A Philippine Army official on Thursday casted doubt on the reported extortion allegedly carried out by the New People’s Army (NPA) to collect money from a Tagbilaran-based businessman last week, saying it is unlikely that communist rebels were behind the crime.
According to 302nd Brigade commander Brig. Gen. Arnulfo Matanguihan, Barangay Booy resident Ulysess Arado who coughed up P20,000 supposedly as “revolutionary tax” for the NPA was likely a victim of a modus operandi.
Although purported sightings of unidentified armed men in various towns had surfaced in the previous months, Matangguihan maintained that Bohol is still insurgency-free, debunking the suspected extortionist’s claim that he is the new NPA leader in the province.
On Friday last week, Arado reportedly received a call from a man claiming to be the new leader of communist guerrillas in the province.
Arado said while he was in Tubigon, the suspect called him on his cellphone and asked for three “baby Armalites” worth P150,000.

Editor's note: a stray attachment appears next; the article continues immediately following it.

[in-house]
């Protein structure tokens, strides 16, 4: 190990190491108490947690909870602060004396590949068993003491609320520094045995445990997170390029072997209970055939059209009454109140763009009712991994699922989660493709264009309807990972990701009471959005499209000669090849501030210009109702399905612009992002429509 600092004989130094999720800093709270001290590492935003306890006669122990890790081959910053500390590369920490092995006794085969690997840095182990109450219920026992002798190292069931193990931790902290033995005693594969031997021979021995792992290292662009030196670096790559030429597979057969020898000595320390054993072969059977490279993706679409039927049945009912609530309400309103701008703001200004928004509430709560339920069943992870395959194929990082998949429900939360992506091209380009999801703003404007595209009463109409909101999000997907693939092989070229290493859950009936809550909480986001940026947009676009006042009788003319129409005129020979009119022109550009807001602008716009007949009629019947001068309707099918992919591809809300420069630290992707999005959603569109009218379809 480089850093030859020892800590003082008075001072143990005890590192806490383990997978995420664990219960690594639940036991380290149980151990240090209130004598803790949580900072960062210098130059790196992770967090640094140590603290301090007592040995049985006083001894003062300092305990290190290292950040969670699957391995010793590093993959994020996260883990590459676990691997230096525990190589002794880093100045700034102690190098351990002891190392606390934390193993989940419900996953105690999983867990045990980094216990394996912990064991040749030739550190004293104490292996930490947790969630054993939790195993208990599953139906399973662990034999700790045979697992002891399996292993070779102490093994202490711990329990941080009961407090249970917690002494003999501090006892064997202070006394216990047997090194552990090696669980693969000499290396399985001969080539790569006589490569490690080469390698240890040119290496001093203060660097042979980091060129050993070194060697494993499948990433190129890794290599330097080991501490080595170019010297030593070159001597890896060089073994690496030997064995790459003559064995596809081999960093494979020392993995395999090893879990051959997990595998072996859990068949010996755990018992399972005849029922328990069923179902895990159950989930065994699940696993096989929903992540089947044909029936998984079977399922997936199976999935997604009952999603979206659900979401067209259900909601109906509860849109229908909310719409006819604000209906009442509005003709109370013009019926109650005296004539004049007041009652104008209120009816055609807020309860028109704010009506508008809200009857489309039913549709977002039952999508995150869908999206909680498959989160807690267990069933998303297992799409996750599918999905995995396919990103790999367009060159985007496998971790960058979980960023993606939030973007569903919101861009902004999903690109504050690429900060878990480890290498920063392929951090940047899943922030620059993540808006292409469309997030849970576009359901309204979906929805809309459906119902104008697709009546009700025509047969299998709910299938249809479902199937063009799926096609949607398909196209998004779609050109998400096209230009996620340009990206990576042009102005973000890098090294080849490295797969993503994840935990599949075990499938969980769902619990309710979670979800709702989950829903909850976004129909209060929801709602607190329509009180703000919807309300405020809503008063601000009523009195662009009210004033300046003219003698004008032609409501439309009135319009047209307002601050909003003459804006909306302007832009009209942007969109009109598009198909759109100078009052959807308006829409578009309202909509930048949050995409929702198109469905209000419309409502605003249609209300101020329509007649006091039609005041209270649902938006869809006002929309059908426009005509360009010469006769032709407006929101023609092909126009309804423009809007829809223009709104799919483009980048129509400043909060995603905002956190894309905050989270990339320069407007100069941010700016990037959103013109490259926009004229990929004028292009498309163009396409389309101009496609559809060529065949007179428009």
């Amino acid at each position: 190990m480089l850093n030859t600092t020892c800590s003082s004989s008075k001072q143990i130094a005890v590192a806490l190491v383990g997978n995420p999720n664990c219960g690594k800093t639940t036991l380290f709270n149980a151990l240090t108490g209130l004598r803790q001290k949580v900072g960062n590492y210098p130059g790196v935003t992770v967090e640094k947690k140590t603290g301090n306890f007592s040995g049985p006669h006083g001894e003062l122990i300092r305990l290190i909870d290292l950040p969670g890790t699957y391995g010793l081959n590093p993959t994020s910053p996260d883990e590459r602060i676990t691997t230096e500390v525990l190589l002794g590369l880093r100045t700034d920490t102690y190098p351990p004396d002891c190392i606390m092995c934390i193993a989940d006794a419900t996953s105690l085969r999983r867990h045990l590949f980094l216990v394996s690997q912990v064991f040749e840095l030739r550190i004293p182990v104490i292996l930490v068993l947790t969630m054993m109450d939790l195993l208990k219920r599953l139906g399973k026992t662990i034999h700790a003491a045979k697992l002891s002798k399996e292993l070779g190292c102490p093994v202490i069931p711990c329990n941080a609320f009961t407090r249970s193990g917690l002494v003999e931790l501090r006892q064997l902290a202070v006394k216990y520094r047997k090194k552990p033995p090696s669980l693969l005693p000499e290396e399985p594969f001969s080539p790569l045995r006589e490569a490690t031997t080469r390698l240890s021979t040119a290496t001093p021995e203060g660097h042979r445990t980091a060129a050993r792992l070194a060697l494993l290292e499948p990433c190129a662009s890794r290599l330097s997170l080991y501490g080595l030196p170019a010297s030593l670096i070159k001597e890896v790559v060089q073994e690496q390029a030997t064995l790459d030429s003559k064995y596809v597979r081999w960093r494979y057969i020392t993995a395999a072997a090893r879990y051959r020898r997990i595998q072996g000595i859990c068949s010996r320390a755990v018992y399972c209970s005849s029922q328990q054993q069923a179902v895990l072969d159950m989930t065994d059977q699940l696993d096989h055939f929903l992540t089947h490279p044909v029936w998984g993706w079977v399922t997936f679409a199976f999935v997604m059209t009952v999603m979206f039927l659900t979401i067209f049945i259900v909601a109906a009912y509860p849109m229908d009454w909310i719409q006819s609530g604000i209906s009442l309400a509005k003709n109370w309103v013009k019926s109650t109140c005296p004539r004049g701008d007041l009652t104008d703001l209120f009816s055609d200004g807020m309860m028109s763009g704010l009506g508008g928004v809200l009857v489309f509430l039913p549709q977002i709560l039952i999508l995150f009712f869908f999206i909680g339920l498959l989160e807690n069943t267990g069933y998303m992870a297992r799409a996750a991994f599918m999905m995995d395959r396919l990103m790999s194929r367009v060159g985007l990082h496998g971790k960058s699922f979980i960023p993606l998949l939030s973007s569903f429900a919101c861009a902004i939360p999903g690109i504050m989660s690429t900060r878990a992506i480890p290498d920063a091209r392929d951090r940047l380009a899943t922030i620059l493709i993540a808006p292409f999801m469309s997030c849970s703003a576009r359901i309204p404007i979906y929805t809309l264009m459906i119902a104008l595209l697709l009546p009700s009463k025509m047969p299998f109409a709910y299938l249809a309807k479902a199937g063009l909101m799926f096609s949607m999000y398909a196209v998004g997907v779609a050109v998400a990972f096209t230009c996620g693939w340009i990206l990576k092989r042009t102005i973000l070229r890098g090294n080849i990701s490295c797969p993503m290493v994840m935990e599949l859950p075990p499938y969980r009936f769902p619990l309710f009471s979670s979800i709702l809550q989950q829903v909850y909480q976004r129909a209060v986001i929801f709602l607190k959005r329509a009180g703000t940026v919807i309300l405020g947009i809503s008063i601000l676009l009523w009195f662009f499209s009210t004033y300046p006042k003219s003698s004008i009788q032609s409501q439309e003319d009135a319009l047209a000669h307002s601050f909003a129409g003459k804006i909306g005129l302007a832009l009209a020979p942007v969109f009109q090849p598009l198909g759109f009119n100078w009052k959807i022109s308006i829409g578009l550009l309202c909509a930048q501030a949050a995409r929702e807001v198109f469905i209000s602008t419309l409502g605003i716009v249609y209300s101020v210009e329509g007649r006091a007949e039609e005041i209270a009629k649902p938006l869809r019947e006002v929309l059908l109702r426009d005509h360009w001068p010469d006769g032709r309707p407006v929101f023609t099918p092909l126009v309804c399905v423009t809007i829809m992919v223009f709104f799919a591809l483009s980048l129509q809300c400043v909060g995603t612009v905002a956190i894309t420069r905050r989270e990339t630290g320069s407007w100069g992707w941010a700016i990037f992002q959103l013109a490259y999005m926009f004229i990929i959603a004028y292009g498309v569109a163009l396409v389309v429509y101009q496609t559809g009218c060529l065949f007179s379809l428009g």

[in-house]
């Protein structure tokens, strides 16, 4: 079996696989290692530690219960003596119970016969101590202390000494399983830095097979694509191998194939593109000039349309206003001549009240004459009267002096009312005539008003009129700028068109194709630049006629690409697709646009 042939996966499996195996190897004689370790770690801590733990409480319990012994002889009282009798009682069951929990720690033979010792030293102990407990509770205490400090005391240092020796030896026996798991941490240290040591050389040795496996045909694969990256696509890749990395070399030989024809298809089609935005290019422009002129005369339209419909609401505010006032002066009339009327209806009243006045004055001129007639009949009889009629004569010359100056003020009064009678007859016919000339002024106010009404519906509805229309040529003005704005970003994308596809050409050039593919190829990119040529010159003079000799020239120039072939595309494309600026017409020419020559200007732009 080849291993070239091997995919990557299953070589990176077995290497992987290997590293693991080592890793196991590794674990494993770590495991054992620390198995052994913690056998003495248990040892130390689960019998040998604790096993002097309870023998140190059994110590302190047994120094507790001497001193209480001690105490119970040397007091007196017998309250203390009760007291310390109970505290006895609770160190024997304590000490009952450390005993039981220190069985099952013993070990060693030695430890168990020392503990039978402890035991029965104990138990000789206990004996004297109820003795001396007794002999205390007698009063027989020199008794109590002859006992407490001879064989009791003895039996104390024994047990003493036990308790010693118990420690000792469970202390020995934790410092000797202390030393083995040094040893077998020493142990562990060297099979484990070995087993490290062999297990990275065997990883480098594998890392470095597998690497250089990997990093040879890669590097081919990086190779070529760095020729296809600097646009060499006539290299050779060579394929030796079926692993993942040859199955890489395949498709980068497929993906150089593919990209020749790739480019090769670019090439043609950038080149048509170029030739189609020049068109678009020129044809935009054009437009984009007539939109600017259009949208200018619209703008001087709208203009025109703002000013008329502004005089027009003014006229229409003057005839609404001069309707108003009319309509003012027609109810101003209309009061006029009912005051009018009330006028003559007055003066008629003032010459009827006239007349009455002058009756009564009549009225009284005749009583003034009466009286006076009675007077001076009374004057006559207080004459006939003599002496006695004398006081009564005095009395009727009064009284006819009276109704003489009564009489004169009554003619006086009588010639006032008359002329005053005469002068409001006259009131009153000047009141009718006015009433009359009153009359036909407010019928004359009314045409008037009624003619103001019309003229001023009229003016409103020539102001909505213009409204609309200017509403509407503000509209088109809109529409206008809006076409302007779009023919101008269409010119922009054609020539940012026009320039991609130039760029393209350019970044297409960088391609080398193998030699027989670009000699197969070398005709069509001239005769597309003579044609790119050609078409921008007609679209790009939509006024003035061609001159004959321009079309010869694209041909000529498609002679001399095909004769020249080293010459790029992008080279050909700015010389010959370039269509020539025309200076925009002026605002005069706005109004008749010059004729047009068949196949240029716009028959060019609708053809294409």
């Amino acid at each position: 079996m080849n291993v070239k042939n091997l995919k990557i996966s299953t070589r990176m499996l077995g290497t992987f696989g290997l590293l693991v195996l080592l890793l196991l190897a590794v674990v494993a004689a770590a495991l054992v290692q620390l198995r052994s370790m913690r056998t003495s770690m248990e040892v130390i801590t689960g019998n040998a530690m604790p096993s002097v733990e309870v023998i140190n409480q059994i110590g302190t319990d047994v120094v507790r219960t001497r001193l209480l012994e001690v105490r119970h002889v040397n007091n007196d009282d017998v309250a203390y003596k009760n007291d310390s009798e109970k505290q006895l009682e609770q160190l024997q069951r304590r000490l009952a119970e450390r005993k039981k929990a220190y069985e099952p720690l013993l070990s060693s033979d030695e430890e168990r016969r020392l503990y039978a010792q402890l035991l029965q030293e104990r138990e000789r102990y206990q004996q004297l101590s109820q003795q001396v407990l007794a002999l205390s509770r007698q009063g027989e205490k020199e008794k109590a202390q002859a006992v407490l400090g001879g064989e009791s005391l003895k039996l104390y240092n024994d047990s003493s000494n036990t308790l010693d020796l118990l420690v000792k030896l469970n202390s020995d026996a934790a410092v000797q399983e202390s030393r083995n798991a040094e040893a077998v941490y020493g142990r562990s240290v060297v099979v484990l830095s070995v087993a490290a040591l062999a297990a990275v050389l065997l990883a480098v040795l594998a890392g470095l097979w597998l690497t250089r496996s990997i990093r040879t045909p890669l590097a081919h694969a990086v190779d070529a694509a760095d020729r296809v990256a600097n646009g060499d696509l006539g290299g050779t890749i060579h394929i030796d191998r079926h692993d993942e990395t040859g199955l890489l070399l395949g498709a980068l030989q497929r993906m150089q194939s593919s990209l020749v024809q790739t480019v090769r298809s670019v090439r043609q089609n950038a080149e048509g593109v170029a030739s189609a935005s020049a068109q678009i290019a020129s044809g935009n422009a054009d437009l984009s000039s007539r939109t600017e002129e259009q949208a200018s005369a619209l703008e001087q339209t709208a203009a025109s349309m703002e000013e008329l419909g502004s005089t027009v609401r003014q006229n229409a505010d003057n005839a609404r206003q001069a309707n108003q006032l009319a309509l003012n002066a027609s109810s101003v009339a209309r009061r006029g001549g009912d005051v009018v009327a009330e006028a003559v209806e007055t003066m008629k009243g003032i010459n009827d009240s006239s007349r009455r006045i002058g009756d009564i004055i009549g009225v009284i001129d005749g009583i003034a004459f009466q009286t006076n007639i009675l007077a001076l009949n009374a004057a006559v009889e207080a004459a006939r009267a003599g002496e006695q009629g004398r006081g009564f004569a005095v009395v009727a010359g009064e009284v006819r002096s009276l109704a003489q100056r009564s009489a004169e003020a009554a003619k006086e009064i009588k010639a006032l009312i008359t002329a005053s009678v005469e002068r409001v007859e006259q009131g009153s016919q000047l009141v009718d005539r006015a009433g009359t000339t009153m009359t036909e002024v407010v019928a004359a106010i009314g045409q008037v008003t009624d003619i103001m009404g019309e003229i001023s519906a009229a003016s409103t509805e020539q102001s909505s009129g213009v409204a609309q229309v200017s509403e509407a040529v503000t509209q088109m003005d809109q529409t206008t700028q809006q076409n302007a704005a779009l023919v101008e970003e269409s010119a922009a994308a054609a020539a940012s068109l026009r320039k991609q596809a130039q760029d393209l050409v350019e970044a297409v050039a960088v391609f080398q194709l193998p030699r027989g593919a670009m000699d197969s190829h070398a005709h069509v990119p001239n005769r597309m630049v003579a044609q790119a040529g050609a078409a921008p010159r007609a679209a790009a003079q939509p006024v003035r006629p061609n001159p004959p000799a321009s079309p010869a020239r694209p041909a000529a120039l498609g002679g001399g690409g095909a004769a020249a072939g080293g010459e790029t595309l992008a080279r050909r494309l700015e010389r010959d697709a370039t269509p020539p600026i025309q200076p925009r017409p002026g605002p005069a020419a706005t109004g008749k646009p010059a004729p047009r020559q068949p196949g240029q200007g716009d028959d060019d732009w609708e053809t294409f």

“Gusto kami mangayo nimo ug tulo ka ‘baby armalite’ nga nag kantidad ug Php150,000, ayaw lang ka balaka kay safety ra ang imong negosyo ug ang imong pamilya, naa mi karon sa imong tindahan sa Cogon,” the suspect was quoted by Arada in his report to police.
However, Arada told the unidentified caller that he can only provide P20,000 and not the firearms worth P150,000.
The suspect then gave a tracking number to Arada who in turn directed his employee to send cash worth P20,000 to the Carmen branch of Palawan Express.
Based on the same report to police, a man who identified himself as Raul S. Camba of Carmen immediately claimed the amount deposited by Arada’s employee.
According to Arada, the suspect called again at around 10 a.m. on Monday, but he did not answer.
Two hours later, another call was made by the suspect, but this time to Arada’s office.
The suspect conversed with Arada’s employee who noted that the caller was no longer speaking in Cebuano, but in Filipino.
Although in doubt that it was indeed the NPA which extorted money from Arada, Matanguihan said that they will still conduct an investigation to indetify whether the collection was made as revolutionary tax for the Communist Party of the Philippines’ armed wing or just part of a modus.
He also warned the public to be wary of such crimes urging them to immediately report these to authorities.
However, Matanguihan admitted that it would be difficult to trace the suspect who extorted money from Arada particularly if the caller used a cellphone which was immediately disposed after the amount was collected. (Allen Doydora)